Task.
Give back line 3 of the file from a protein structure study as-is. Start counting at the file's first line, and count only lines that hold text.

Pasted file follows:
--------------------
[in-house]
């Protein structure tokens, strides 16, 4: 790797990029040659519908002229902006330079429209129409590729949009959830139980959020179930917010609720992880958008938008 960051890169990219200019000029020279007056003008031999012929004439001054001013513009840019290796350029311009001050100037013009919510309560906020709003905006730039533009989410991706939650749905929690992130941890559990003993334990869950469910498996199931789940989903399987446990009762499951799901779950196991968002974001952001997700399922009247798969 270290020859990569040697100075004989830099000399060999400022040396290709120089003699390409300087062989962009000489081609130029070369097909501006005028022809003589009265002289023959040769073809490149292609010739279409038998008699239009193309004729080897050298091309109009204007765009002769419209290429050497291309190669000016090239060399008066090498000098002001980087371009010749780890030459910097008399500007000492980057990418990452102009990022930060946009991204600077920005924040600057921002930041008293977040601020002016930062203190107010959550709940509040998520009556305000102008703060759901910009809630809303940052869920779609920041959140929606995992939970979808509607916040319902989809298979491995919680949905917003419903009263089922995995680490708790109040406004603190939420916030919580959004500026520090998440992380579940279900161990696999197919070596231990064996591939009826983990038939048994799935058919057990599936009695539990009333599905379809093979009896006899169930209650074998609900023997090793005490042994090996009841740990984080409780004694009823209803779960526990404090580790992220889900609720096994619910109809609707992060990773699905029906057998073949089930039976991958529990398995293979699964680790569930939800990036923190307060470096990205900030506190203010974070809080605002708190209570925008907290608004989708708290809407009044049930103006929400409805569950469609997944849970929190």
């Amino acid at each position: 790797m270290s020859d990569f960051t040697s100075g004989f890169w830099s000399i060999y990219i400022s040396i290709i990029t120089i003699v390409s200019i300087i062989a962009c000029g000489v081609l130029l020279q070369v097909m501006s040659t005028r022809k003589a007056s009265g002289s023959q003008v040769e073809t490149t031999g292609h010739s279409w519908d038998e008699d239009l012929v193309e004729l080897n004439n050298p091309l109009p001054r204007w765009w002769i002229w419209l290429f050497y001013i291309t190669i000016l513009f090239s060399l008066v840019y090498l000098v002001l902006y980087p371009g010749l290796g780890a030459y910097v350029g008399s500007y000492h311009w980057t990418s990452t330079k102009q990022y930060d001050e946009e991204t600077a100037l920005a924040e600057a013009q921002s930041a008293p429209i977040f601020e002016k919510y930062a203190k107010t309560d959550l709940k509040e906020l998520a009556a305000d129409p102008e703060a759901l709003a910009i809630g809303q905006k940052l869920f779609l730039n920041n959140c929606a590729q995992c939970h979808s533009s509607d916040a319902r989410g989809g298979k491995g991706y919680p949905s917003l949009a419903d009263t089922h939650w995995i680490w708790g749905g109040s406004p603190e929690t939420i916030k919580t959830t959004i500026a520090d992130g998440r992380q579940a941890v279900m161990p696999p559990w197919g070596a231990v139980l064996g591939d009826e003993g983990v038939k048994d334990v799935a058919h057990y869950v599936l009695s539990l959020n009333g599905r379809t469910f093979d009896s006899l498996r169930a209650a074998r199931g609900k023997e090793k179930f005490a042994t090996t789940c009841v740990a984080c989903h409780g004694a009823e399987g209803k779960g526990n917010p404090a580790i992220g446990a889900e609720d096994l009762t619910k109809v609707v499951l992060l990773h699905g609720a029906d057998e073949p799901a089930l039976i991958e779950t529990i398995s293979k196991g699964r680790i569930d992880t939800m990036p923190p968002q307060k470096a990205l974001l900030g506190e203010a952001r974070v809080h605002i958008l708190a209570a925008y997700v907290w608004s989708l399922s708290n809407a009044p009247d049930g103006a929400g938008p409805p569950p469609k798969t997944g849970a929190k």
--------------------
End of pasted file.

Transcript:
């Amino acid at each position: 790797m270290s020859d990569f960051t040697s100075g004989f890169w830099s000399i060999y990219i400022s040396i290709i990029t120089i003699v390409s200019i300087i062989a962009c000029g000489v081609l130029l020279q070369v097909m501006s040659t005028r022809k003589a007056s009265g002289s023959q003008v040769e073809t490149t031999g292609h010739s279409w519908d038998e008699d239009l012929v193309e004729l080897n004439n050298p091309l109009p001054r204007w765009w002769i002229w419209l290429f050497y001013i291309t190669i000016l513009f090239s060399l008066v840019y090498l000098v002001l902006y980087p371009g010749l290796g780890a030459y910097v350029g008399s500007y000492h311009w980057t990418s990452t330079k102009q990022y930060d001050e946009e991204t600077a100037l920005a924040e600057a013009q921002s930041a008293p429209i977040f601020e002016k919510y930062a203190k107010t309560d959550l709940k509040e906020l998520a009556a305000d129409p102008e703060a759901l709003a910009i809630g809303q905006k940052l869920f779609l730039n920041n959140c929606a590729q995992c939970h979808s533009s509607d916040a319902r989410g989809g298979k491995g991706y919680p949905s917003l949009a419903d009263t089922h939650w995995i680490w708790g749905g109040s406004p603190e929690t939420i916030k919580t959830t959004i500026a520090d992130g998440r992380q579940a941890v279900m161990p696999p559990w197919g070596a231990v139980l064996g591939d009826e003993g983990v038939k048994d334990v799935a058919h057990y869950v599936l009695s539990l959020n009333g599905r379809t469910f093979d009896s006899l498996r169930a209650a074998r199931g609900k023997e090793k179930f005490a042994t090996t789940c009841v740990a984080c989903h409780g004694a009823e399987g209803k779960g526990n917010p404090a580790i992220g446990a889900e609720d096994l009762t619910k109809v609707v499951l992060l990773h699905g609720a029906d057998e073949p799901a089930l039976i991958e779950t529990i398995s293979k196991g699964r680790i569930d992880t939800m990036p923190p968002q307060k470096a990205l974001l900030g506190e203010a952001r974070v809080h605002i958008l708190a209570a925008y997700v907290w608004s989708l399922s708290n809407a009044p009247d049930g103006a929400g938008p409805p569950p469609k798969t997944g849970a929190k």